Art & Design Magazine

Abstract Art Prints: Limited Editions Or Unlimited?

By Abstractartbylt @artbylt

Today with Giclee printing technology, an artist is able to produce high quality abstract art prints on canvas or paper in unlimited editions.  In traditional printmaking such as wood-cut, screen printing or lithography, a limited edition was a natural result of the time-consuming, hand-made process. 

It's true that the initial investment in a large-format top-quality ink-jet printer is not something the average artist might be able to afford, but there are plenty of printmakers online or often, locally, who will do it for you at a reasonable charge.  The important thing is to get a high-quality, high-resolution photo or scan of the original painting to work with.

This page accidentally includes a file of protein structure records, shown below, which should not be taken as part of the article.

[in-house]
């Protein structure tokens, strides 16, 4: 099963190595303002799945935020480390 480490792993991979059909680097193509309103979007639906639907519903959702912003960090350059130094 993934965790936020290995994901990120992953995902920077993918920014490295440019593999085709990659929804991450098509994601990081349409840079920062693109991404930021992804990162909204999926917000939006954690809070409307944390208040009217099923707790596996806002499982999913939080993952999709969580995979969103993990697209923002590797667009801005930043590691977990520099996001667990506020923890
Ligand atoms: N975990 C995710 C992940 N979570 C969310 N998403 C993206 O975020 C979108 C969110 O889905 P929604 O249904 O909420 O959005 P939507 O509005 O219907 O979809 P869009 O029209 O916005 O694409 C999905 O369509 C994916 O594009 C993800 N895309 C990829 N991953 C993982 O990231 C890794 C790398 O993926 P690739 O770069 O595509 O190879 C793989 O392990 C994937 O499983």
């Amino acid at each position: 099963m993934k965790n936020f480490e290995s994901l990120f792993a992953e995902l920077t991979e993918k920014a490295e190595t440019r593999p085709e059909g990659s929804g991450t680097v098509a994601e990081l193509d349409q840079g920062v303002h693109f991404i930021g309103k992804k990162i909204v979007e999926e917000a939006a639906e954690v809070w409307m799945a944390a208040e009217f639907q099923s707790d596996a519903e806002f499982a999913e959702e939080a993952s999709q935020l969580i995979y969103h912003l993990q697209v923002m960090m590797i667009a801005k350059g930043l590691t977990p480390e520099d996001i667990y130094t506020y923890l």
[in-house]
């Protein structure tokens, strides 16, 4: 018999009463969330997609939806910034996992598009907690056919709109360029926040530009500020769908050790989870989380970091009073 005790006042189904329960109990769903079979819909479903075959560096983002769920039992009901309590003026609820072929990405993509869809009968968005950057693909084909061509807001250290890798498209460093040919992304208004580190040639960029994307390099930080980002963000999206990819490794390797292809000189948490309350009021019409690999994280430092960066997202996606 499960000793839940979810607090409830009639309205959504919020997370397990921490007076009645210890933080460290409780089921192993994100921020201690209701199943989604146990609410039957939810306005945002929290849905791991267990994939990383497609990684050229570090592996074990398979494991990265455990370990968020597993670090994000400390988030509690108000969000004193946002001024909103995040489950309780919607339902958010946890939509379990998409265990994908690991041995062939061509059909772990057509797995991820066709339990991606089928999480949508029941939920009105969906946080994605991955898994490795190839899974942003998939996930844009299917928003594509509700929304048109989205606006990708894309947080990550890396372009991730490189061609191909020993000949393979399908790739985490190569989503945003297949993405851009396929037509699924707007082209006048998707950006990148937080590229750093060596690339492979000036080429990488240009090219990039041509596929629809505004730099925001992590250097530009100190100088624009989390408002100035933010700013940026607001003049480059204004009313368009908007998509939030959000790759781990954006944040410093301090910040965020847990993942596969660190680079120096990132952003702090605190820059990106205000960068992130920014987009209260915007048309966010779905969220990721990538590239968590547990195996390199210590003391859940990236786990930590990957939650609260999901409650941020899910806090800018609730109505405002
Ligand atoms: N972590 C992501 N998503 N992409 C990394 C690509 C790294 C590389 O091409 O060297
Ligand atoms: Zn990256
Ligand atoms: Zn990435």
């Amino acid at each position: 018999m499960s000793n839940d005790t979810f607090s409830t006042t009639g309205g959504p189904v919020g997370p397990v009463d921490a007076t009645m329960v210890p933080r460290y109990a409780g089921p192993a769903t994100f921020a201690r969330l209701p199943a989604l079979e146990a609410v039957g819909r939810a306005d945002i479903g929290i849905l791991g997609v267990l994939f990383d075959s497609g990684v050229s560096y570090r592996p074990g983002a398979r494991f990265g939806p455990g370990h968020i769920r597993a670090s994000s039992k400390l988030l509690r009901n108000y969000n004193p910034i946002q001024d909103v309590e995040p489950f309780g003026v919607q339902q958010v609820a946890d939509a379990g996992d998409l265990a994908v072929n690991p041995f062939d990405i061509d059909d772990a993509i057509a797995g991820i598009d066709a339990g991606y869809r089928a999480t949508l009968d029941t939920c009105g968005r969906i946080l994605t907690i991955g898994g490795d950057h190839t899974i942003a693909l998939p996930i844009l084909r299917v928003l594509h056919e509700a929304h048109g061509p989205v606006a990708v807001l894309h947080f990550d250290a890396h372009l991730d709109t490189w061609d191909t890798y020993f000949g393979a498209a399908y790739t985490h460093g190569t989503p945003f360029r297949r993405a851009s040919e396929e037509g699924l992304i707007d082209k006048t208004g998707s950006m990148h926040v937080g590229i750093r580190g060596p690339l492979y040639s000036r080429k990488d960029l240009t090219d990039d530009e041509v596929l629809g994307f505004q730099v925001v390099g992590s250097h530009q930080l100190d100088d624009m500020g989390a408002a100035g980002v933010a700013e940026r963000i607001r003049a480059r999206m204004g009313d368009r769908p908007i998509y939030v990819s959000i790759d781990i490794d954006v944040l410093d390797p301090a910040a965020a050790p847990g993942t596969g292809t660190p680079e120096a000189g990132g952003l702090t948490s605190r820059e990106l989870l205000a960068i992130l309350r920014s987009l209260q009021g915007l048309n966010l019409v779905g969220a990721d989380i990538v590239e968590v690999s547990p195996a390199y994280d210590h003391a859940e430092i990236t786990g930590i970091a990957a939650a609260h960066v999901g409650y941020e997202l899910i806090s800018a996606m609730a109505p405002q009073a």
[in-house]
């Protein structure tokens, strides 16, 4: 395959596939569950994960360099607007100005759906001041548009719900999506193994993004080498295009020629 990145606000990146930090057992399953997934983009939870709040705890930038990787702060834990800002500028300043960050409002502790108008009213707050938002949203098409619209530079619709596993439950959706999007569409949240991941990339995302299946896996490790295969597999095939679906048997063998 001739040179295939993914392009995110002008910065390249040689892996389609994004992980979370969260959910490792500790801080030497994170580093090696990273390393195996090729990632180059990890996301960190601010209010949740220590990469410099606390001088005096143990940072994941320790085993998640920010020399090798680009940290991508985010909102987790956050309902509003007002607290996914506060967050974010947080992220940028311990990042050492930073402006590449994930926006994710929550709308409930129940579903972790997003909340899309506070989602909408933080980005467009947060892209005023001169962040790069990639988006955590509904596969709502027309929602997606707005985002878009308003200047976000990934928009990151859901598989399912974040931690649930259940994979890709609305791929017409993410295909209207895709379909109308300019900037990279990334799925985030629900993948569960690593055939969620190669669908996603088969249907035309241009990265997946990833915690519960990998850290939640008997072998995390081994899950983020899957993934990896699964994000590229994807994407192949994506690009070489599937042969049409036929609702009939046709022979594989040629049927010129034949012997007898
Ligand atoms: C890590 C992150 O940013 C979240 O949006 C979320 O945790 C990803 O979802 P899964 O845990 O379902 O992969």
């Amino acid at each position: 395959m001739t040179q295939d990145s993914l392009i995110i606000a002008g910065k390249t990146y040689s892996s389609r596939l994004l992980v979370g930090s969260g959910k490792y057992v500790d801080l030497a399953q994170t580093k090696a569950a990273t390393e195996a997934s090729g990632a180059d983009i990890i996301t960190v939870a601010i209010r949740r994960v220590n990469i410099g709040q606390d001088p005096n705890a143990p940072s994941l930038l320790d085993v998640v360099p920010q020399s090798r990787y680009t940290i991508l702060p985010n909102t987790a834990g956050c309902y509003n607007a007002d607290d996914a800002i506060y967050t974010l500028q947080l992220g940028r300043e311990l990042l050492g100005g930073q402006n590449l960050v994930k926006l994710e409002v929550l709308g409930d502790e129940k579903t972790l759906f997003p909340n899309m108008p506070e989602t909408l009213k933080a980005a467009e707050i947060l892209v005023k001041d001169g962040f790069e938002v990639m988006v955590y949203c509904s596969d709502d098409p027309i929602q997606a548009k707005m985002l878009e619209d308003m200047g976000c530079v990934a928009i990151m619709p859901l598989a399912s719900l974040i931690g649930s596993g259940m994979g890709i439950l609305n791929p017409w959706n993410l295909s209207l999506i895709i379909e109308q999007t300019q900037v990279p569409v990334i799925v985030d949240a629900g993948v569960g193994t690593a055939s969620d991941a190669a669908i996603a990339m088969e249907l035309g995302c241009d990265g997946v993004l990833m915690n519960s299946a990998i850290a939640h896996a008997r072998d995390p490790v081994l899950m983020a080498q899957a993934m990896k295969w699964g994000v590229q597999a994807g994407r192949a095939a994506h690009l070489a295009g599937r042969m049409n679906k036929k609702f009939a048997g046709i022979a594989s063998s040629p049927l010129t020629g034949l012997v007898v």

There is no physical reason why the number of Giclee prints made from one of my abstract paintings has to be limited, except to make them more scarce.  People have a sense that a scarce commodity is worth more than an unlimited one.  A limited edition also distinguishes a fine art museum qualit print from one made in hundreds or thousands by lesser-quality offset printing. 

A number of years ago I licensed six of my paintings to a publisher to offset print on paper in large multiples, and now I'm sorry I did so.  This type of reproduction offers a really inexpensive option for those who can't afford to buy real art, but I'd hate for anyone to confuse them with my museum-quality Giclee prints. 

An artist today needs to carefully think about her choices for reproduction and choose wisely, remembering that everything is visible on the internet and that nothing goes away in this online world of ours. 

Here's one of the paintings I signed away the exclusive rights to for inexpenseive offset reproduction:

Iflitthroughlife500
  I Flit Through Life, 30" x 30" acrylic on canvas.


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